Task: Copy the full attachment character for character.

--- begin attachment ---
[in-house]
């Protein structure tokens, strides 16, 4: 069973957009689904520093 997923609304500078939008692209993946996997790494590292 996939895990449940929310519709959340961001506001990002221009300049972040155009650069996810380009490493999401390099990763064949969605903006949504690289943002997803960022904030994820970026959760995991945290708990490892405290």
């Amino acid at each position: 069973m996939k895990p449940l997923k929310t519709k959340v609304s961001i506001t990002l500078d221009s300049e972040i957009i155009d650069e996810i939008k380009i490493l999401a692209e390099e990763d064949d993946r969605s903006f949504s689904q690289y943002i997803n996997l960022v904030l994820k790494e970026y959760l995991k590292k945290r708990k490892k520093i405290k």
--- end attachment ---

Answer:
[in-house]
């Protein structure tokens, strides 16, 4: 069973957009689904520093 997923609304500078939008692209993946996997790494590292 996939895990449940929310519709959340961001506001990002221009300049972040155009650069996810380009490493999401390099990763064949969605903006949504690289943002997803960022904030994820970026959760995991945290708990490892405290």
């Amino acid at each position: 069973m996939k895990p449940l997923k929310t519709k959340v609304s961001i506001t990002l500078d221009s300049e972040i957009i155009d650069e996810i939008k380009i490493l999401a692209e390099e990763d064949d993946r969605s903006f949504s689904q690289y943002i997803n996997l960022v904030l994820k790494e970026y959760l995991k590292k945290r708990k490892k520093i405290k």